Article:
Thursday, May 14, 2009
Cutting across the Zambezi River, bridging the countries of Zambia and Zimbabwe, Victoria Falls is the largest waterfall in the world. This awesome force of nature divides two natural worlds — the tranquil meandering river above the cascade and the raging abyss of the gorge below.
The upper river is idyllic, running shallow through sandstone hills and meandering around islands and reed-beds where elephants, lions, hippos, crocodiles, buffalo, zebra, antelope and otters thrive.
In a single vertical drop, the river plummets twice the height of Niagara Falls into the wild waters and heavy spray of the narrow gorge, where 35 different raptor species rear their young, feasting on a glut of fish.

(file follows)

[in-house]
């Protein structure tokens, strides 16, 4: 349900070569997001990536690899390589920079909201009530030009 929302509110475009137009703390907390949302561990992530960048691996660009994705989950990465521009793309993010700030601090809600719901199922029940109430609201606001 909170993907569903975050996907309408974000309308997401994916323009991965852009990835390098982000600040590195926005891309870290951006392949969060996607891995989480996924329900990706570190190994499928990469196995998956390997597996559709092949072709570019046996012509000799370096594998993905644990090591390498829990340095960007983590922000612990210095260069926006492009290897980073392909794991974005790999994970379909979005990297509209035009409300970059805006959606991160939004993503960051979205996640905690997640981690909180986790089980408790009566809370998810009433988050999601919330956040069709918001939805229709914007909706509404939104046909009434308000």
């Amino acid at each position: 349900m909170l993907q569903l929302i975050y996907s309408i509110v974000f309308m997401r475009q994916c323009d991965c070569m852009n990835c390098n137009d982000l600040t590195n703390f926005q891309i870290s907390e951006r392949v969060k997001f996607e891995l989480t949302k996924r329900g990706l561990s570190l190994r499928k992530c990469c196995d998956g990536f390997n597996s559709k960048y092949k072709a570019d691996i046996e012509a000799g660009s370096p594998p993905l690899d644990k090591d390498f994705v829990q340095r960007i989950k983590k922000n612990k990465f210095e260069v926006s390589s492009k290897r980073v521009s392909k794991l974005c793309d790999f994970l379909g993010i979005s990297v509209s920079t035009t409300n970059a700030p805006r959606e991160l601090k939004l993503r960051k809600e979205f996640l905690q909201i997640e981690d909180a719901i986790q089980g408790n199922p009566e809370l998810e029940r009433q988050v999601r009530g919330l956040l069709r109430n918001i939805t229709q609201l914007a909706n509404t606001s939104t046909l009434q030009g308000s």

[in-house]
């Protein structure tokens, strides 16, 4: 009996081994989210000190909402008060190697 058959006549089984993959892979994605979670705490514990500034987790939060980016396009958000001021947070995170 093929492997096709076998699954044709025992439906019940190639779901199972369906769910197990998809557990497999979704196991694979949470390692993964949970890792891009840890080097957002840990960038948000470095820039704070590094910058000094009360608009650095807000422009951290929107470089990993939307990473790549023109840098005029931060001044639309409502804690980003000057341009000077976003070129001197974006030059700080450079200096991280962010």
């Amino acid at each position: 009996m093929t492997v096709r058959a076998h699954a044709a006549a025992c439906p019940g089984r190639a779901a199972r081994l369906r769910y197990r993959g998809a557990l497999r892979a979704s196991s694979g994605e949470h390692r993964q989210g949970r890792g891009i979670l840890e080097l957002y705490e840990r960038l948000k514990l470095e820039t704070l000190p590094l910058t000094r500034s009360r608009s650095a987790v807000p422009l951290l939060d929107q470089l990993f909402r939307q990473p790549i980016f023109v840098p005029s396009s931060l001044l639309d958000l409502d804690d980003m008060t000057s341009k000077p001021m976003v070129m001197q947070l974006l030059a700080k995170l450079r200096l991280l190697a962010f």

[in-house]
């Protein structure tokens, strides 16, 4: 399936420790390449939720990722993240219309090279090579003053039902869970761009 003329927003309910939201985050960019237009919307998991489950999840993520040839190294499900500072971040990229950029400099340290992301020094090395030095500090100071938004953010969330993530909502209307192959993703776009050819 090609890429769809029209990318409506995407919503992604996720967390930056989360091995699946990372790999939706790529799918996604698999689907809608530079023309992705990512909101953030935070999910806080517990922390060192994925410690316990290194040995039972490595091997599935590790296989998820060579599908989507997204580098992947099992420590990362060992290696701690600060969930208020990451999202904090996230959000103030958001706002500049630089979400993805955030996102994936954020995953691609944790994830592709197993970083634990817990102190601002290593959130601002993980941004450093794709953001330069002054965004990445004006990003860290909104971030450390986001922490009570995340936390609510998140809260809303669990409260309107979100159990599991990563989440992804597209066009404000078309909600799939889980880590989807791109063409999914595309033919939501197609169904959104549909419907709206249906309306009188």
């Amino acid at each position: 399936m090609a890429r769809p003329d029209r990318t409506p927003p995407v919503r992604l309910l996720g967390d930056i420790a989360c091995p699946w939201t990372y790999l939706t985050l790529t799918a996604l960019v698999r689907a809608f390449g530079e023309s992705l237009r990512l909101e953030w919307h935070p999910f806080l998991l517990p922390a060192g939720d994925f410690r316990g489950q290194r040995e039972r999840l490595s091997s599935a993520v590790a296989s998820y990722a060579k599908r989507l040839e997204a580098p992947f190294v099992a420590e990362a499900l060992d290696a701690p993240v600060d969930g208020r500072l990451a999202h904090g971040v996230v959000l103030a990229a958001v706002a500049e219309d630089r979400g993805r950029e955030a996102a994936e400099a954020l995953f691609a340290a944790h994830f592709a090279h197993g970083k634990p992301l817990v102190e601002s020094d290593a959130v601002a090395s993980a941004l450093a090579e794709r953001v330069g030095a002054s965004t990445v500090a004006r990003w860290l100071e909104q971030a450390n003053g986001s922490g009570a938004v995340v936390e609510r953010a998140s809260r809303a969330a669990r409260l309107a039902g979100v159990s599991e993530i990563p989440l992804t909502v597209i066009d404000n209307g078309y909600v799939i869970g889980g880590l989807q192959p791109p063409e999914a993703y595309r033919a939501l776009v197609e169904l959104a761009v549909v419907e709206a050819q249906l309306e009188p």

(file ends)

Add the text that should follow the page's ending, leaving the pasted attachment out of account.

Between the two worlds, the treacherous cliffs and rocky outcrops are covered in thick, mossy rainforest, fed by the constant mists, and home to baboons, monkeys, mongoose and parrots.
And a fisherman, known as Mr. White, has lived in a nearby town for 74 years, spending almost every day by the falls. in "Victoria Falls," NATURE joins Mr. White as he tells us Zambezi’s story — a story of the changing seasons and many moods of the river. It is a place of epic proportions, with an epic story to tell.